Durgati, aka: Dur-gati; 5 Definition(s)

Introduction

Durgati means something in Buddhism, Pali, Hinduism, Sanskrit, Marathi. If you want to know the exact meaning, history, etymology or English translation of this term then check out the descriptions on this page. Add your comment or reference to a book if you want to contribute to this summary article.

In Hinduism

Purana

Durgati (दुर्गति).—A commander of Bhaṇḍa.*

  • * Brahmāṇḍa-purāṇa IV. 21. 86.
(Source): Cologne Digital Sanskrit Dictionaries: The Purana Index
Purana book cover
context information

The Purana (पुराण, purāṇas) refers to Sanskrit literature preserving ancient India’s vast cultural history, including historical legends, religious ceremonies, various arts and sciences. The eighteen mahapuranas total over 400,000 shlokas (metrical couplets) and date to at least several centuries BCE.

In Buddhism

General definition (in Buddhism)

Durgati (दुर्गति, “destination”) or Durgatibhaya refers to the “fear of a bad destination” as defined in the Dharma-saṃgraha (section 71). The Dharma-samgraha (Dharmasangraha) is an extensive glossary of Buddhist technical terms in Sanskrit (eg., durgati). The work is attributed to Nagarjuna who lived around the 2nd century A.D.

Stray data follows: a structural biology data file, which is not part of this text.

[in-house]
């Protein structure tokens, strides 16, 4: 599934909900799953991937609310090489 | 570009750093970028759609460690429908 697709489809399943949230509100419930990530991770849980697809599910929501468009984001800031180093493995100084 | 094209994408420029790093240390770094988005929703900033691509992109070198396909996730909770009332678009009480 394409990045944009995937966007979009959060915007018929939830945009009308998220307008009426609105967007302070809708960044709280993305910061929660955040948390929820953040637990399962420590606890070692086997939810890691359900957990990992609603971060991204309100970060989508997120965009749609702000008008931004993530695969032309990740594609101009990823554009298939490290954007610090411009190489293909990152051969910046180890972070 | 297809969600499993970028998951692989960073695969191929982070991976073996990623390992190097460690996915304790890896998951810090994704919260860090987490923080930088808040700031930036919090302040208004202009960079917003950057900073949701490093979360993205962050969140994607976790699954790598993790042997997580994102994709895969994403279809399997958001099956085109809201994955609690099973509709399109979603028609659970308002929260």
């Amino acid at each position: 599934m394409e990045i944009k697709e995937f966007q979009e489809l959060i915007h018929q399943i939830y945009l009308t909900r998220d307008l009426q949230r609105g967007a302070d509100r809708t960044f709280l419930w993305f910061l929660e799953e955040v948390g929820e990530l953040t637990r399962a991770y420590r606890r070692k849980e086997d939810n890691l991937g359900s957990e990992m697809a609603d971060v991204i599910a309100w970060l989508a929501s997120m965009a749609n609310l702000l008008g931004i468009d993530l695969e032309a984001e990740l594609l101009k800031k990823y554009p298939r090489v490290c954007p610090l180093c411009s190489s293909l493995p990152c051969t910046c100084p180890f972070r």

(Source): Wisdom Library: Dharma-samgraha

Languages of India and abroad

Marathi-English dictionary

durgati (दुर्गति).—f (S Bad state.) Applied to any disgraceful or distressful condition; a pickle, plight, predicament, trouble, scrape. 2 S Hell.

(Source): DDSA: The Molesworth Marathi and English Dictionary

durgati (दुर्गति).—f Applied to any disgraceful or distressful condition. Hell.

(Source): DDSA: The Aryabhusan school dictionary, Marathi-English
context information

Marathi is an Indo-European language having over 70 million native speakers people in (predominantly) Maharashtra India. Marathi, like many other Indo-Aryan languages, evolved from early forms of Prakrit, which itself is a subset of Sanskrit, one of the most ancient languages of the world.

Sanskrit-English dictionary

Durgati (दुर्गति).—f.

1) misfortune, poverty, want, trouble, indigence; न हि कल्याणकृत्कश्चिद् दुर्गतिं तात गच्छति (na hi kalyāṇakṛtkaścid durgatiṃ tāta gacchati) Bg.6.4.

2) a difficult situation or path.

3) hell.

Derivable forms: durgatiḥ (दुर्गतिः).

Durgati is a Sanskrit compound consisting of the terms dur and gati (गति).

(Source): DDSA: The practical Sanskrit-English dictionary
context information

Sanskrit, also spelled संस्कृतम् (saṃskṛtam), is an ancient language of India commonly seen as the grandmother of the Indo-European language family. Closely allied with Prakrit and Pali, Sanskrit is more exhaustive in both grammar and terms and has the most extensive collection of literature in the world, greatly surpassing its sister-languages Greek and Latin.

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